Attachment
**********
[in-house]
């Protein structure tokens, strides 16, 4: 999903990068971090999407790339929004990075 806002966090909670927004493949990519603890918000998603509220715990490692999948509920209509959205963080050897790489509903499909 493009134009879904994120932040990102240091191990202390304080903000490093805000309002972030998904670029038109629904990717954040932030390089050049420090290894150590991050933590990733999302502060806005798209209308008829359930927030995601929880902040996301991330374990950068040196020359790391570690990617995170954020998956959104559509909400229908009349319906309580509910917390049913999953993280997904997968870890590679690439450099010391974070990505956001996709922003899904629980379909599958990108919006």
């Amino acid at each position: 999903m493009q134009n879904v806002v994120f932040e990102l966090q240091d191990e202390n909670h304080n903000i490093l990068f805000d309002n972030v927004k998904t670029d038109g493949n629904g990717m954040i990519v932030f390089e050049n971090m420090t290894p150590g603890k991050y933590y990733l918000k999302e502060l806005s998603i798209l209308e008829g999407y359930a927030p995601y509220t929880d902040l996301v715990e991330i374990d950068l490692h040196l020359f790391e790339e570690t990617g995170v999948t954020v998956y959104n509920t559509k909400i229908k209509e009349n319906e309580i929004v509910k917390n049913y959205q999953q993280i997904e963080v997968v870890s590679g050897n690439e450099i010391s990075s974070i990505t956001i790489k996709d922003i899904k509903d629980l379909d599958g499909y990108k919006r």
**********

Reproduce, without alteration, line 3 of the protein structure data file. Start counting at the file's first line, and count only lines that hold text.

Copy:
């Amino acid at each position: 999903m493009q134009n879904v806002v994120f932040e990102l966090q240091d191990e202390n909670h304080n903000i490093l990068f805000d309002n972030v927004k998904t670029d038109g493949n629904g990717m954040i990519v932030f390089e050049n971090m420090t290894p150590g603890k991050y933590y990733l918000k999302e502060l806005s998603i798209l209308e008829g999407y359930a927030p995601y509220t929880d902040l996301v715990e991330i374990d950068l490692h040196l020359f790391e790339e570690t990617g995170v999948t954020v998956y959104n509920t559509k909400i229908k209509e009349n319906e309580i929004v509910k917390n049913y959205q999953q993280i997904e963080v997968v870890s590679g050897n690439e450099i010391s990075s974070i990505t956001i790489k996709d922003i899904k509903d629980l379909d599958g499909y990108k919006r």